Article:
Difference between revisions of "Servo me"

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===and ''orange'' is for signal===
 
===and ''orange'' is for signal===
 
signal is going into the pin of the Arduino we will use to control the servo motor
 
signal is going into the pin of the Arduino we will use to control the servo motor
 +
We will look for a pin that has a wave next to the number ( look at the Arduino board). Those pins are able to output Pulse Width Modulation (PWM) is a fancy term for describing a type of digital signal. Pulse width modulation is used in a variety of applications including sophisticated control circuitry. Also in our case control the servo motor.  The control wire is used to send this pulse.
 +
For more info how servos work look here [[https://www.servocity.com/how-does-a-servo-work]]
 +
 +
 +
 +
[[File:Oneservo hello.png | 900 px]]
 +
<br>
 +
We will use another example to see if our servos work
 +
 +
==Sweep==
 +
 +
Now with knowing where the examples are located, find a servo example sketch called sweep. <br>
 +
 +
<br>
 +
you should have a code that looks like this
 +
<syntaxhighlight lang=c style="border:3px dashed blue">
 +
/* Sweep
 +
by BARRAGAN <http://barraganstudio.com>
 +
This example code is in the public domain.
 +
 +
modified 8 Nov 2013
 +
by Scott Fitzgerald
 +
http://www.arduino.cc/en/Tutorial/Sweep
 +
*/
 +
 +
#include <Servo.h>
 +
 +
Servo myservo;  // create servo object to control a servo
 +
// twelve servo objects can be created on most boards
 +
 +
int pos = 0;    // variable to store the servo position
 +
 +
void setup() {
 +
  myservo.attach(9);  // attaches the servo on pin 9 to the servo object
 +
}
 +
 +
void loop() {
 +
  for (pos = 0; pos <= 180; pos += 1) { // goes from 0 degrees to 180 degrees
 +
    // in steps of 1 degree
 +
    myservo.write(pos);              // tell servo to go to position in variable 'pos'
 +
    delay(15);                      // waits 15ms for the servo to reach the position
 +
  }
 +
  for (pos = 180; pos >= 0; pos -= 1) { // goes from 180 degrees to 0 degrees
 +
    myservo.write(pos);              // tell servo to go to position in variable 'pos'
 +
    delay(15);                      // waits 15ms for the servo to reach the position
 +
  }
 +
}
 +
 +
 +
</syntaxhighlight>
 +
 +
Let's upload the sketch to the board <br>
 +
Observe the motor---->sweeping?
 +
 +
===Breadboarding===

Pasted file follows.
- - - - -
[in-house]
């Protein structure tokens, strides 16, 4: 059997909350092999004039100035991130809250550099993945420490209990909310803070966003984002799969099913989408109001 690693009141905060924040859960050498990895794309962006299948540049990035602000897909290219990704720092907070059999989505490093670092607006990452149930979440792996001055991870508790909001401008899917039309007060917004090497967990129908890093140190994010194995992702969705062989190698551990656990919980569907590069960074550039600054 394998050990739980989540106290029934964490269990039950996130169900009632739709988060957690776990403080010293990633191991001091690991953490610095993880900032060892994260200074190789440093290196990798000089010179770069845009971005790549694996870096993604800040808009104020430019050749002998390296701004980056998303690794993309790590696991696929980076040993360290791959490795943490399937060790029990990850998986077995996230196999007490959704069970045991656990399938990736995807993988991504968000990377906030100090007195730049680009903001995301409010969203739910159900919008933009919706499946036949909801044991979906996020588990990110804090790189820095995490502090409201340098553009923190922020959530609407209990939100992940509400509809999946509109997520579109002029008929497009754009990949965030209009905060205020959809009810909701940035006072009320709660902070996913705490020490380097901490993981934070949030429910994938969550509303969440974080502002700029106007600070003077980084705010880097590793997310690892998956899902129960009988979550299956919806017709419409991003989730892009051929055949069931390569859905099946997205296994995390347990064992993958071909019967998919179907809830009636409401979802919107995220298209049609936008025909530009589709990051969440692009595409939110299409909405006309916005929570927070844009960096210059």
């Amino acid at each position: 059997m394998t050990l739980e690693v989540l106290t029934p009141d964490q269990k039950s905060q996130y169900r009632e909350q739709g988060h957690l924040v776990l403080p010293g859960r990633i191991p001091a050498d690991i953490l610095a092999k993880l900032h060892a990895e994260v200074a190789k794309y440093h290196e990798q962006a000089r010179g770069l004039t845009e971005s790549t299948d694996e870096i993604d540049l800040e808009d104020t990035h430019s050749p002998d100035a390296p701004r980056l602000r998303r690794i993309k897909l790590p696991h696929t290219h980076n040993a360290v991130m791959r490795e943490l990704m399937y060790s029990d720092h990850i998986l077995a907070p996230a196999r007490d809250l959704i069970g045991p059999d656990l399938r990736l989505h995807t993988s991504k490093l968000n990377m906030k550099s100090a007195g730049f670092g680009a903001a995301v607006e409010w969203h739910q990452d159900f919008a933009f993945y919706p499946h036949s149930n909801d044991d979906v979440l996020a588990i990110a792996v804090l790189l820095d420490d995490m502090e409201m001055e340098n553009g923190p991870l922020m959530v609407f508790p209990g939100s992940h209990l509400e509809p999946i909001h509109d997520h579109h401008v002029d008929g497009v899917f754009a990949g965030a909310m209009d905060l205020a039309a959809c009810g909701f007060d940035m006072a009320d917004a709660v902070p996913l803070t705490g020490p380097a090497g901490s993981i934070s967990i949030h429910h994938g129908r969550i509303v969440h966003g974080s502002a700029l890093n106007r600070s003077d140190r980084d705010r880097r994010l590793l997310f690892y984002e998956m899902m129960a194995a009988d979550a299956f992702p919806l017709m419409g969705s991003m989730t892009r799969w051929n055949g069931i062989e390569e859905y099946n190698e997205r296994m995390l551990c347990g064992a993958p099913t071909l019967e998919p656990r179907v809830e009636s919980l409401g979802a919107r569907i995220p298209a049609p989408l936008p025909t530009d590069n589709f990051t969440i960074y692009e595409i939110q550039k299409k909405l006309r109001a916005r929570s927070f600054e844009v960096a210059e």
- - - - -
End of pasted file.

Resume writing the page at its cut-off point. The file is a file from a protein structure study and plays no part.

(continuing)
+
OK, first, what's with the name....bread board? Bread, like in food?
 +
Well yes, kind of.
 +
<br>
 +
[[File:Breadboard.jpg ]]
 +
 +
This terminology goes way back in the days.
 +
Generally, you would mount electronic components to a piece of wood (the actual "breadboard"), and do all the wiring with point-point wire and the components just hanging between the various devices.
 +
<br><br>
 +
[[File:Breadboardreal.jpg]]
 +
<br><br>
 +
The story goes that an engineer had an idea for a vacuum tube device late one night. Looking around the house, the only base for his prototype that he found was indeed his wife's breadboard, from the breadbox.
 +
<br><br>
 +
[http://www.youtube.com/watch?feature=player_embedded&v=HrG98HJ3Z6w A video by the Make magazine people ]
 +
<br>
 +
<br>
 +
 +
Ok, but why do we need to breadboard?
 +
<br>
 +
Well, they are useful for making temporary circuits and prototyping, and they require absolutely no soldering.
 +
<br>
 +
Prototyping is the process of testing out an idea by creating a preliminary model from which other forms are developed or copied, and it is one of the most common uses for breadboards.
 +
<br>
 +
The best way to explain how a breadboard works is to take it apart and see what’s inside.
 +
[[File:Breadboard02.jpg]]
 +
<br><br>
 +
connections lines are connected like this
 +
<br>
 +
[[File:Breadboard03.jpg]]
 +
 +
<br>
 +
 +
==Knob==
 +
 +
Great,
 +
let us include another agent into the servo situation.
 +
A potentiometer to exercise some external control
 +
<br>
 +
[[File:Servo pot.png | 900 px]] <br>
 +
 +
<syntaxhighlight lang=c style="border:3px dashed blue">
 +
/*
 +
Controlling a servo position using a potentiometer (variable resistor)
 +
by Michal Rinott <http://people.interaction-ivrea.it/m.rinott>
 +
 +
modified on 8 Nov 2013
 +
by Scott Fitzgerald
 +
http://www.arduino.cc/en/Tutorial/Knob
 +
*/
 +
 +
#include <Servo.h>
 +
 +
Servo myservo;  // create servo object to control a servo
 +
 +
int potpin = 0;  // analog pin used to connect the potentiometer
 +
int val;    // variable to read the value from the analog pin
 +
 +
void setup() {
 +
  myservo.attach(9);  // attaches the servo on pin 9 to the servo object
 +
}
 +
 +
void loop() {
 +
  val = analogRead(potpin);            // reads the value of the potentiometer (value between 0 and 1023)
 +
  val = map(val, 0, 1023, 0, 180);    // scale it to use it with the servo (value between 0 and 180)
 +